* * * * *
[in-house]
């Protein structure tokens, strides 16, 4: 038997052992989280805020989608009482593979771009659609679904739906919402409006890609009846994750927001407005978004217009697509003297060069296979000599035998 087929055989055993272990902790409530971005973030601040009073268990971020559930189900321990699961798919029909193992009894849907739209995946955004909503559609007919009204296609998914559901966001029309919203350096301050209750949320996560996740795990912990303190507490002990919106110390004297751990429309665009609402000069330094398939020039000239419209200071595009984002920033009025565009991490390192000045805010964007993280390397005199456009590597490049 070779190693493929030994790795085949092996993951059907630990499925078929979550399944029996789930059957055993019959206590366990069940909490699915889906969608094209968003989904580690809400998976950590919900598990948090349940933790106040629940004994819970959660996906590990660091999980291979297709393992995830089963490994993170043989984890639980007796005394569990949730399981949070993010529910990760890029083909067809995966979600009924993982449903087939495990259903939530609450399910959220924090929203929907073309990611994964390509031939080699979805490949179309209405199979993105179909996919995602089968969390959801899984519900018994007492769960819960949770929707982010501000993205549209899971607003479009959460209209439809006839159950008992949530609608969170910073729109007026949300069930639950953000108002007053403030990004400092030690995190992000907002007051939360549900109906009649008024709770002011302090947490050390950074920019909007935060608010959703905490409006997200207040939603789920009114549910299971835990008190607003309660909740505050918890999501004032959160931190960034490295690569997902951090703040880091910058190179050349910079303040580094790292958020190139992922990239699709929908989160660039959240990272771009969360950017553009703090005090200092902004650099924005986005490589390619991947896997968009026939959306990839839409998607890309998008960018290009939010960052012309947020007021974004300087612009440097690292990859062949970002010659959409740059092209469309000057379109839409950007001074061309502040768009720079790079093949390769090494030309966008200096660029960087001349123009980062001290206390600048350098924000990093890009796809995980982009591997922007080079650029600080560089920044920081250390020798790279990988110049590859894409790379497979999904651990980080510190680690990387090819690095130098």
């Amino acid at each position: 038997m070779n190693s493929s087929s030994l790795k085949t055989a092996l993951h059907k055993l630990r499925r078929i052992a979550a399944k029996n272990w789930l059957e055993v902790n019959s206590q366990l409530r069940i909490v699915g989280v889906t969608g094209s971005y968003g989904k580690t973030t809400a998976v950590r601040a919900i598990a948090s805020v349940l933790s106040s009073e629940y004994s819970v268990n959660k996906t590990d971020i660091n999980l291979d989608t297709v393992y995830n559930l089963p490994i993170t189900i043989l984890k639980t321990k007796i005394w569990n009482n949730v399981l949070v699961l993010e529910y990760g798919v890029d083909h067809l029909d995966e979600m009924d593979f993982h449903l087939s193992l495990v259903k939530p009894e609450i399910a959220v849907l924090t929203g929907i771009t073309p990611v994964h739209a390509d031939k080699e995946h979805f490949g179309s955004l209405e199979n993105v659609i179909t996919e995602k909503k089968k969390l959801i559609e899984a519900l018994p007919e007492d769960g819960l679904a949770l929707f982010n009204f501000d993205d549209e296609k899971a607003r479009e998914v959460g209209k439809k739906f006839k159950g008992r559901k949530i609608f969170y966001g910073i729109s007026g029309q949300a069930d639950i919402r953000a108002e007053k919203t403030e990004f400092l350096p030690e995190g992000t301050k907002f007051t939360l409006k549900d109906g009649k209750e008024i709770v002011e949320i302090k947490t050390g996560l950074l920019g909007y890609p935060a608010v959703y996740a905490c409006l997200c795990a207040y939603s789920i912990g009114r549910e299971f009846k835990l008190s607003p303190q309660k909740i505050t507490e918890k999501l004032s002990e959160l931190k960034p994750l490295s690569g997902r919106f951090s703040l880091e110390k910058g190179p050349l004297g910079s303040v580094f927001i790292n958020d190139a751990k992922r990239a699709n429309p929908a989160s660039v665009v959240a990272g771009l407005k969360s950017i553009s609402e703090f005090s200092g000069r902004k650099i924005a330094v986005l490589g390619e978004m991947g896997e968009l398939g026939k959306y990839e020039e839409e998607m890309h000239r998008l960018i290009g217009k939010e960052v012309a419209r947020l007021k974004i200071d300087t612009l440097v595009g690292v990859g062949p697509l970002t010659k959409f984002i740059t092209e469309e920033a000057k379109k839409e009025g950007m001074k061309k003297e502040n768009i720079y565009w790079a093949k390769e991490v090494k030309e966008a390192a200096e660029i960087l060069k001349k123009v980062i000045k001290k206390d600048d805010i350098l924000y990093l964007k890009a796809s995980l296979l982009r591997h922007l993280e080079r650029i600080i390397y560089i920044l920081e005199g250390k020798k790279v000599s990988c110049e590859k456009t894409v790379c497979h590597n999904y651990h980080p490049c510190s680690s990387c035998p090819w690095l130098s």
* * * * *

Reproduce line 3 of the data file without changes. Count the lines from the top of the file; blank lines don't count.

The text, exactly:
């Amino acid at each position: 038997m070779n190693s493929s087929s030994l790795k085949t055989a092996l993951h059907k055993l630990r499925r078929i052992a979550a399944k029996n272990w789930l059957e055993v902790n019959s206590q366990l409530r069940i909490v699915g989280v889906t969608g094209s971005y968003g989904k580690t973030t809400a998976v950590r601040a919900i598990a948090s805020v349940l933790s106040s009073e629940y004994s819970v268990n959660k996906t590990d971020i660091n999980l291979d989608t297709v393992y995830n559930l089963p490994i993170t189900i043989l984890k639980t321990k007796i005394w569990n009482n949730v399981l949070v699961l993010e529910y990760g798919v890029d083909h067809l029909d995966e979600m009924d593979f993982h449903l087939s193992l495990v259903k939530p009894e609450i399910a959220v849907l924090t929203g929907i771009t073309p990611v994964h739209a390509d031939k080699e995946h979805f490949g179309s955004l209405e199979n993105v659609i179909t996919e995602k909503k089968k969390l959801i559609e899984a519900l018994p007919e007492d769960g819960l679904a949770l929707f982010n009204f501000d993205d549209e296609k899971a607003r479009e998914v959460g209209k439809k739906f006839k159950g008992r559901k949530i609608f969170y966001g910073i729109s007026g029309q949300a069930d639950i919402r953000a108002e007053k919203t403030e990004f400092l350096p030690e995190g992000t301050k907002f007051t939360l409006k549900d109906g009649k209750e008024i709770v002011e949320i302090k947490t050390g996560l950074l920019g909007y890609p935060a608010v959703y996740a905490c409006l997200c795990a207040y939603s789920i912990g009114r549910e299971f009846k835990l008190s607003p303190q309660k909740i505050t507490e918890k999501l004032s002990e959160l931190k960034p994750l490295s690569g997902r919106f951090s703040l880091e110390k910058g190179p050349l004297g910079s303040v580094f927001i790292n958020d190139a751990k992922r990239a699709n429309p929908a989160s660039v665009v959240a990272g771009l407005k969360s950017i553009s609402e703090f005090s200092g000069r902004k650099i924005a330094v986005l490589g390619e978004m991947g896997e968009l398939g026939k959306y990839e020039e839409e998607m890309h000239r998008l960018i290009g217009k939010e960052v012309a419209r947020l007021k974004i200071d300087t612009l440097v595009g690292v990859g062949p697509l970002t010659k959409f984002i740059t092209e469309e920033a000057k379109k839409e009025g950007m001074k061309k003297e502040n768009i720079y565009w790079a093949k390769e991490v090494k030309e966008a390192a200096e660029i960087l060069k001349k123009v980062i000045k001290k206390d600048d805010i350098l924000y990093l964007k890009a796809s995980l296979l982009r591997h922007l993280e080079r650029i600080i390397y560089i920044l920081e005199g250390k020798k790279v000599s990988c110049e590859k456009t894409v790379c497979h590597n999904y651990h980080p490049c510190s680690s990387c035998p090819w690095l130098s």